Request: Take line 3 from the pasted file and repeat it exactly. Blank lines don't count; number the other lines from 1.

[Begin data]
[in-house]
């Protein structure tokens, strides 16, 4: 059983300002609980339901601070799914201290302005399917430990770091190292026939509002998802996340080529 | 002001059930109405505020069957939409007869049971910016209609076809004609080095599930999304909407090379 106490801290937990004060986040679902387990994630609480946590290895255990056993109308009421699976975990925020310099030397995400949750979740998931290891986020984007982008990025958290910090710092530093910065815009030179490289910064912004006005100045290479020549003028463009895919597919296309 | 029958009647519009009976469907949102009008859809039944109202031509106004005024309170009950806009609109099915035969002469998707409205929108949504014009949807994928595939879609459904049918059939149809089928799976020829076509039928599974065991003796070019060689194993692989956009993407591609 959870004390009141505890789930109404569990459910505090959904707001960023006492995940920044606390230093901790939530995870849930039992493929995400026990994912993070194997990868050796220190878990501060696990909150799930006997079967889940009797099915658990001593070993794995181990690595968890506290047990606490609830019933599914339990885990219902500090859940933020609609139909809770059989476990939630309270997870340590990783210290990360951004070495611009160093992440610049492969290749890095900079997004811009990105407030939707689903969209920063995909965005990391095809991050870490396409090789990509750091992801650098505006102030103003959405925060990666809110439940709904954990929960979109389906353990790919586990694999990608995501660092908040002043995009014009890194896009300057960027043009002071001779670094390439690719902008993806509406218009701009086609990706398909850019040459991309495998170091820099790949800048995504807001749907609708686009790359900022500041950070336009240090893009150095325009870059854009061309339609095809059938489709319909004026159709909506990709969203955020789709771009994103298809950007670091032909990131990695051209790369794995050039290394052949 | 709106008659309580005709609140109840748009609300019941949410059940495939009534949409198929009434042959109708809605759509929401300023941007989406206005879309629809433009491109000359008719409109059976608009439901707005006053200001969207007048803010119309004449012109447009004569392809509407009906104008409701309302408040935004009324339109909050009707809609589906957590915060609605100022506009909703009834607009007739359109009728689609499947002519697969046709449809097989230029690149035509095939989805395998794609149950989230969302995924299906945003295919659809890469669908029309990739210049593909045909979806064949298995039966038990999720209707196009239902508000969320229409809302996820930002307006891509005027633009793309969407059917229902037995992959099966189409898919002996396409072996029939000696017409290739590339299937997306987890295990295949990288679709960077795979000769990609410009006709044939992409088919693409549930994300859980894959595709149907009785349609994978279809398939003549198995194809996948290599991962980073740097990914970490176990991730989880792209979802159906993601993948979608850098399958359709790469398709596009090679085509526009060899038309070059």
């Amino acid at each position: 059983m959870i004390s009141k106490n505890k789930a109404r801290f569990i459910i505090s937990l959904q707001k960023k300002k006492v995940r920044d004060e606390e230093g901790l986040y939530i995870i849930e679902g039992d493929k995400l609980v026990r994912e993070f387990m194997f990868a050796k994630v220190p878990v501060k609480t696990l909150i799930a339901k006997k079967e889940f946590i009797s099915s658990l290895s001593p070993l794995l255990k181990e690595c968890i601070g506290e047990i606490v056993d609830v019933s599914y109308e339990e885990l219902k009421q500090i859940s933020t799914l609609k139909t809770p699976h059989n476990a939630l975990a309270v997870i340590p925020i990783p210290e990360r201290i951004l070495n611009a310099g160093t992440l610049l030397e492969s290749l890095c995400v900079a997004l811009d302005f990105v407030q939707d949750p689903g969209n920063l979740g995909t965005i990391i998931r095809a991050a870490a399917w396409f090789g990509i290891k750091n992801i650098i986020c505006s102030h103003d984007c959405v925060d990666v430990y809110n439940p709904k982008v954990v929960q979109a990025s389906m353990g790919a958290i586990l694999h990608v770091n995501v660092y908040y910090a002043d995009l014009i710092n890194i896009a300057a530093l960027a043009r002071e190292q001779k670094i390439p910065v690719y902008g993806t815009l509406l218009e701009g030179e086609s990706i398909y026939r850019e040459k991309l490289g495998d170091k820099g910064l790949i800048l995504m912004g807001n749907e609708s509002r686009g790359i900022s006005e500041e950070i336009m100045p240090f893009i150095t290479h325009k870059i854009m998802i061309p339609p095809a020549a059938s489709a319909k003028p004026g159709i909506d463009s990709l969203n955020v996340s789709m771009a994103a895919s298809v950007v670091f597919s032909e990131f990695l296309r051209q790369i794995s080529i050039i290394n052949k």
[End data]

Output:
């Amino acid at each position: 059983m959870i004390s009141k106490n505890k789930a109404r801290f569990i459910i505090s937990l959904q707001k960023k300002k006492v995940r920044d004060e606390e230093g901790l986040y939530i995870i849930e679902g039992d493929k995400l609980v026990r994912e993070f387990m194997f990868a050796k994630v220190p878990v501060k609480t696990l909150i799930a339901k006997k079967e889940f946590i009797s099915s658990l290895s001593p070993l794995l255990k181990e690595c968890i601070g506290e047990i606490v056993d609830v019933s599914y109308e339990e885990l219902k009421q500090i859940s933020t799914l609609k139909t809770p699976h059989n476990a939630l975990a309270v997870i340590p925020i990783p210290e990360r201290i951004l070495n611009a310099g160093t992440l610049l030397e492969s290749l890095c995400v900079a997004l811009d302005f990105v407030q939707d949750p689903g969209n920063l979740g995909t965005i990391i998931r095809a991050a870490a399917w396409f090789g990509i290891k750091n992801i650098i986020c505006s102030h103003d984007c959405v925060d990666v430990y809110n439940p709904k982008v954990v929960q979109a990025s389906m353990g790919a958290i586990l694999h990608v770091n995501v660092y908040y910090a002043d995009l014009i710092n890194i896009a300057a530093l960027a043009r002071e190292q001779k670094i390439p910065v690719y902008g993806t815009l509406l218009e701009g030179e086609s990706i398909y026939r850019e040459k991309l490289g495998d170091k820099g910064l790949i800048l995504m912004g807001n749907e609708s509002r686009g790359i900022s006005e500041e950070i336009m100045p240090f893009i150095t290479h325009k870059i854009m998802i061309p339609p095809a020549a059938s489709a319909k003028p004026g159709i909506d463009s990709l969203n955020v996340s789709m771009a994103a895919s298809v950007v670091f597919s032909e990131f990695l296309r051209q790369i794995s080529i050039i290394n052949k």